Special, it is

Special, it is

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To the Editor:

Your invitation in the October 17 At Large column [At Large: How shall we describe ourselves? Officially.] was too much to resist. Here’s one idea in story form.

How shall we describe ourselves?

I suppose the task could be undertaken given the assumption that if we at least get to know ourselves, our neighbors, and the ways we inhabit this Island we call home, we may, through customary struggle and debate, determine the adjective that describes it best.

So, who are we as Islanders, anyway? Informal inquiry, group-therapy style, revealed the following points of view.

Just to mention, this focus group, barely a cross-section of the Island population, was fortunately available on short notice due in part to the recent government shutdown and post Columbus Day weekend — the last of the profit-producing weekends here in the foreseeable future. Among the group are creative minds, a moderator, and the media.

Now, to the question.

The Island EMTs, first responders as usual, spoke for the year-round residents. “Typically, we are hardworking bunch, and anyone who makes it through the kind of summer schedules that we routinely bear deserves an Vineyard Medal for Merit.”

The group broke into applause, with nods and smiles shared around the room.

A builder spoke up. “And I think whether we rent or own, we are interested in how land is being used, by residents and businesses alike.”

“Summer residents and visitors have an impact, too,” a naturalist noted about the Island’s migratory community. “Our population is diverse as Island birdlife.”

“Yes, from seagulls to peacocks, we come in all sizes, shapes, and colors, whether lone bird or part of a flock,” a poet mused.

“Yeah, well fan your tail feathers in some other bird’s direction,” came a surprising remark from another poet. “Let me soar in peace.”

“Soar? You haven’t gotten off the ground, my unpublished chick,” chirped the first poet. “How quickly your feathers ruffle.”

“Why do you two always have something to squawk about?” said a third poet. “Aren’t we poets for peace? Some of us prance. Some of us soar. Some of us never leave the nest. Aren’t we all trying to spread our wings, catch a meal, and teach our young how to fly?”

“Hmm,” said one Island filmmaker to another. They scratched their heads, considering Island versions of One Flew Over the Cuckoo’s Nest, Alfred Hitchcock, and Angry Birds.

“Forget the bird talk,” growled a man, a fishing enthusiast. “If it weren’t for the fish, there would be no industry here. ‘Jaws’ put us on the map, and so did the Monster Shark tourney, until you environmentalists and townies started crowing about the crowds.”

“Wait, stop. Please,” pleaded the interviewer. “Where did the moderator go?”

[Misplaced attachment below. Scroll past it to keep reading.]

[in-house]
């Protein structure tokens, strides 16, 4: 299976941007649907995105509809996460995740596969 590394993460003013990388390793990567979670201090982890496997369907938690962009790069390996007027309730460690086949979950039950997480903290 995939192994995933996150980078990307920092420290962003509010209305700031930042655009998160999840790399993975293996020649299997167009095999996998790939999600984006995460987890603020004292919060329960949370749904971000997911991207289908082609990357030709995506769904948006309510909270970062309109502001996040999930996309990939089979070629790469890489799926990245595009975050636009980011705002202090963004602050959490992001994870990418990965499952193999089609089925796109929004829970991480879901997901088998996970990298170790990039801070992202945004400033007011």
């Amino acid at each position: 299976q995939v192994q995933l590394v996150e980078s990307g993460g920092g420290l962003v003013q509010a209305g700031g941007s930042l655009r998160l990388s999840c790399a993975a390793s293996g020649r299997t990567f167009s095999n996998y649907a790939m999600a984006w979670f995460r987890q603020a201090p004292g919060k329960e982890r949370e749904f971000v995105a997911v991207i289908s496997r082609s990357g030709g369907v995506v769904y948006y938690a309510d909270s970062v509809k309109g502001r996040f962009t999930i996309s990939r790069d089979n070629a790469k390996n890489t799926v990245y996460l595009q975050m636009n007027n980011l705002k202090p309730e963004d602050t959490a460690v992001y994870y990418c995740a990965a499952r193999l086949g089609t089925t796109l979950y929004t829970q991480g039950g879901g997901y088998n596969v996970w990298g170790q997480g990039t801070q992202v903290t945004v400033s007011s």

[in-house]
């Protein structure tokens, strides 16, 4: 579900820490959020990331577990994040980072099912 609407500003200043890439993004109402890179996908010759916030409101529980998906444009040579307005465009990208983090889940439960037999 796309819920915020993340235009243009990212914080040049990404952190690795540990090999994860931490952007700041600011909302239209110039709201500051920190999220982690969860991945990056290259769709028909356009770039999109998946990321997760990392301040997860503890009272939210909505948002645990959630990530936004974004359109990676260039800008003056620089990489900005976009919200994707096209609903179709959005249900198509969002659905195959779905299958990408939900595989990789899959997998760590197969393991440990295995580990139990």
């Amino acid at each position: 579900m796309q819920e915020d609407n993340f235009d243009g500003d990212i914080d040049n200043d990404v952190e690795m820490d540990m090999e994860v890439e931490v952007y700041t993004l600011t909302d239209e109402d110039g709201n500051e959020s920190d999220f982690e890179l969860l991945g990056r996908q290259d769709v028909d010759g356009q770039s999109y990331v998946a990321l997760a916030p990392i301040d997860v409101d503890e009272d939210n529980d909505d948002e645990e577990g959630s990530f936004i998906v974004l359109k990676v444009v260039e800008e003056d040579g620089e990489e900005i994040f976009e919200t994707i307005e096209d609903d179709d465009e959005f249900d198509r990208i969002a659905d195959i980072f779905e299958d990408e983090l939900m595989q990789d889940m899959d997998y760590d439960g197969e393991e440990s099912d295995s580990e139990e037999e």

“She’s brewing in the other room,” murmured a pajama-clad resident wearing a ‘Fashion is for the Fussy’ button on her tee-shirt.

“Brewing?” asked the interviewer.

“You know, make coffee, not war,” she said wryly, shifting her bare feet from floor to the back rung of a worn, wooden chair.

“Oh, good, here she comes now,” sighed the interviewer.

In cheerleader form, the moderator lifted her coffee cup as if she were holding a pompom, “Individuals and Islanders we are, and all together we care. Just about different things. That’s what we have in common. Now, let’s hear from the Edgartown contingent.”

A selectman stood and faced the group with an earnest expression. “I think our town is the most beautiful on the Island. Visitors to Martha’s Vineyard deserve a beautiful, well kept view of every town. Which is why I’m urging Vineyard Haven to design and build a better Water Street and traffic system at Five Corners. And since the Roundabout worked out so well in Oak Bluffs…”

“Enough, already,” interrupted a shopkeeper from Water Street. “At least we have two-way in our town. Look, white picket fences may suit Edgartown and a Roundabout for Oak Bluffs, but we’re downtown Vineyard Haven.”

Okay, guys, I think we get the picture,” said the moderator, arms now akimbo. Let’s shift our discussion to brainstorming, gathering ideas for defining Martha’s Vineyard. Based on who we are as Islanders here, can anyone define Martha’s Vineyard in just one adjective?”

“Diverse,” the shopkeeper shouted.

“Quarrelsome,” shouted back the selectman with a withering glance for the shopkeeper.

“Elysian,” said a real estate agent, who lately joined the group.

“Not if a tick bites you,” retorted the naturalist. “How about ‘pestiferous?'”

“It’s spirited, like this discussion,” said pajama mama.

“Let’s make up an adjective,” the third poet offered. “How about Marthavelous or Vineyarrific? Or perhaps include an oft-used phrase, like ‘all set.’ Martha’s Vineyard, we’re all set.”

“I like the phrase ‘gritty elegance’,” said the real estate agent. “It covers everything.”

“Naw, too close to shabby chic,” said the shopkeeper. “You missed way too much from the first half of the meeting.”

“This is crazy. Why are we wasting our time describing Martha’s Vineyard,” said the filmmaker. “Everybody has his or her own idea. The Island is unique to everyone in different ways. I think ‘special’ really says it all. That’s my vote. Special,” repeated the filmmaker.

“I like special,” said a wandering second grader, running out of the room.

Who is going to break that to Doug Cabral?

Amy Williams

Tisbury

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